30 May

Avalanche (AVAX) is set to reduce the barriers to entry for launching a new subnet, aiming to attract more game development teams. Previously, creating a subnet required teams to also become validators for the main Avalanche layer, necessitating a stake of 2,000 AVAX.

The network plans to overhaul its subnet creation process, making it easier and less costly for new projects to establish purpose-built blockchains. This shift comes as emerging projects seek a smoother and more cost-effective pathway to deploying their ideas.

Despite recent changes, Avalanche maintains its position among the top 10 networks by market capitalization. Its primary objective is to rejuvenate its appeal as a platform for creators and reintroduce innovative Web3 use cases. Notably, during the 2021 bull market, Avalanche was home to some of the most successful play-to-earn games, with these game teams being pioneers in subnet experimentation.

Previously, Avalanche offered limited subnet opportunities, relying instead on a curated onboarding process where new game teams selected the most suitable track for their anticipated transaction volume. While any project could launch on Avalanche's C-Chain, certain projects stood to benefit from utilizing a subnet.

New Games Have to Pay High Initial Costs

Generally speaking, each Avalanche Subnet should have eight validators or more. The quantity is the bare minimum of validators required to thwart a Sybil assault; it is not arbitrary. In addition, every validator needs to join Avalanche's primary blockchain as a validator. Thus, a 16K AVAX token upfront threshold may apply to certain new gaming ventures.

Several projects may decide not to proceed with creating their subnets due to the hefty upfront costs. Using already-existing subnets is one option. There is no timetable for community voting on the requirement removal proposal, which is still in its early stages.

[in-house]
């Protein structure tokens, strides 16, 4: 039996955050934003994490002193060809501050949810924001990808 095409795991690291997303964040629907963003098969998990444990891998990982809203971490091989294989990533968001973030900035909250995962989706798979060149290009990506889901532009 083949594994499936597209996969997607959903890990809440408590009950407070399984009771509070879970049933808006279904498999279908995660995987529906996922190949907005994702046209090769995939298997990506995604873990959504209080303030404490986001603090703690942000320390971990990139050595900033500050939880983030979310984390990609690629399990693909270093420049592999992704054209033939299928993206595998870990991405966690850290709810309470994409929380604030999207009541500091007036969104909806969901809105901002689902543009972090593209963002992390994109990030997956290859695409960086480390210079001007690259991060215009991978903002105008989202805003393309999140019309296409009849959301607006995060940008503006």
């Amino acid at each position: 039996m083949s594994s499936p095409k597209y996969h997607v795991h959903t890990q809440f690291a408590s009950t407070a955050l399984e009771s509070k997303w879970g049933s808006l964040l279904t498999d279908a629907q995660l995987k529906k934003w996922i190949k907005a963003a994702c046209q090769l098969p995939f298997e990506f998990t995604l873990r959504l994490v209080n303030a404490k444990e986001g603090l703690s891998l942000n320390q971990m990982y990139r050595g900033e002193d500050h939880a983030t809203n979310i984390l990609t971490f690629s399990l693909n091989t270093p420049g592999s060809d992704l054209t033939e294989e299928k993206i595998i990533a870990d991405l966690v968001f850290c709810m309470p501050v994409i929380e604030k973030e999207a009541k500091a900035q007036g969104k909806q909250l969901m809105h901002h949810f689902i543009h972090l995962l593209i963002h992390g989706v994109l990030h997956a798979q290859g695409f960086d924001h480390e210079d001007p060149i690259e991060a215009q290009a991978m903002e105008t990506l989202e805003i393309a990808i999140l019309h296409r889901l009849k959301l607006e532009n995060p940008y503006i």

1,840 validators work for Avalanche, protecting the three primary infrastructures: X-Chain, P-Chain, and C-Chain. 44 subnets were introduced over time by new projects, some of which carried numerous projects.
Some of the subnets only have three validators, but most of them are limited to eight or ten. The MELD Subnet is the only one with 28 validators and possibly more security.

Avalanche Wants to Expand Its Project Portfolio

In an effort to increase the number of builders who might utilize its technology, Avalanche is reaching out to them. Avalanche Codebase has announced its upcoming round, which includes a number of Web3 and DeFi projects. Codebase's founder, Ava Labs, teamed up with Colony Lab to offer financial support and on-site mentoring.

Consensus 2024 in Austin, Texas, will also feature pitches from new concepts that Avalanche will hear. Avalanche kept adding games to its repertoire in 2024, displacing the earlier round of play-to-earn initiatives. Avalanche was approached with several initiatives, some of which have already been successfully funded.

Avalanche Examines Abstraction of Accounts

Avalanche is a viable option for account abstraction because of its compatibility with the Ethereum Virtual Machine (EVM).

Avalanche's daily active user base decreased to about 750K in May from 1.15M in April. Over 30 million transactions were handled by Avalanche in the previous month. To sustain its games and apps, the organization does, however, hope to draw in additional users. There are now only a few dozen players in several C-chain games.

Particle Network recently disclosed that it will be developing Avalanche account abstraction tools. Using any token in their wallets, users with a single identity will be invited to utilize Avalanche apps.

Bridging of some kind is still necessary in order to use Avalanche, and this can be done using the Core wallet. The primary Avalanche hub for transferring between different subnets and C-Chain is called Core. However, if users need to move more coins and tokens, Avalanche suggests using third-party bridges. Account abstraction would eliminate the necessity for manual bridging, which is susceptible to mistakes or hacking.

May 2024, Cryptoniteuae

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